Interestingly, in our series the presence of a complex coronary anatomy including intramural course was not a significant risk factor for mortality and corroborates with the study of Blume et al. [16]. The results of this study show that the impact of well described risk factors influencing the mortality diminishes with surgical experience. The experience after 1994 has further improved early survival after ASO and may also result in less mid-term complications. After 1994, no postoperative deaths were observed. This result is gratifying and compares favourably with other big series [3, 15].

We acknowledge that this study has several limitations being an observational assessment of outcomes. The patients were not randomly assigned to various therapies, and comparison between inherently dissimilar groups is problematic. Data regarding follow-up and re-interventions were incomplete in some patients; however continued study will be necessary for a truly long-term follow-up.


In conclusion ASO remains the procedure of choice for TGA with acceptable early and late outcome in terms of overall survival and freedom of reoperation. The need for close long-term monitoring in these patients is import to detect any structural changes or changes of hemodynamic which could affect the postoperative result.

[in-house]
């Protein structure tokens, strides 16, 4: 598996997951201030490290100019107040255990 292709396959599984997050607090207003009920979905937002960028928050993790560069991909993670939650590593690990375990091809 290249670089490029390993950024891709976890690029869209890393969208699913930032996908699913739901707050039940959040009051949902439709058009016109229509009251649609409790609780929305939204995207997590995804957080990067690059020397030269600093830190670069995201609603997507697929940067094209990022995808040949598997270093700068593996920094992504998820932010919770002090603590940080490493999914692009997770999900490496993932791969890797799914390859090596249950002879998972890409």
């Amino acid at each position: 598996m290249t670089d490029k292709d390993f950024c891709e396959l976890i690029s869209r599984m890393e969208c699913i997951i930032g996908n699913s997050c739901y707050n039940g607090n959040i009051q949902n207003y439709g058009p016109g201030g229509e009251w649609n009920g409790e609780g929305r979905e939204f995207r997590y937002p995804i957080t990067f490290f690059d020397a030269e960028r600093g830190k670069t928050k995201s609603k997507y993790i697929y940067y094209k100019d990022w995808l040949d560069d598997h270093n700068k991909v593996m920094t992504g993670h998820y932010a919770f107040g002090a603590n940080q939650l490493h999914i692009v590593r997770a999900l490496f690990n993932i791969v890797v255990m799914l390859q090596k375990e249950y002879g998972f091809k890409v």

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Correspondence to Aron Frederik Popov.

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Competing interests

There is no undisclosed ethical problem or competing interests related to the submitted manuscript.

Authors’ contributions

AP, TT, MG participated in the design of the study and drafted the manuscript. MG, VG, KC participated in the data collection. JH participated in the statistical analysis. GH, TP and WR conceived of the study, participated in its design and coordination, helped to draft the manuscript and give final approval of the version to be published. All authors read and approved the final manuscript.

Aron Frederik Popov, Theodor Tirilomis contributed equally to this work.

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Popov, A.F., Tirilomis, T., Giesler, M. et al. Midterm results after arterial switch operation for transposition of the great arteries: a single centre experience. J Cardiothorac Surg 7, 83 (2012) doi:10.1186/1749-8090-7-83

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  • Arterial switch operation
  • Transposition of great arteries
  • Midterm outcome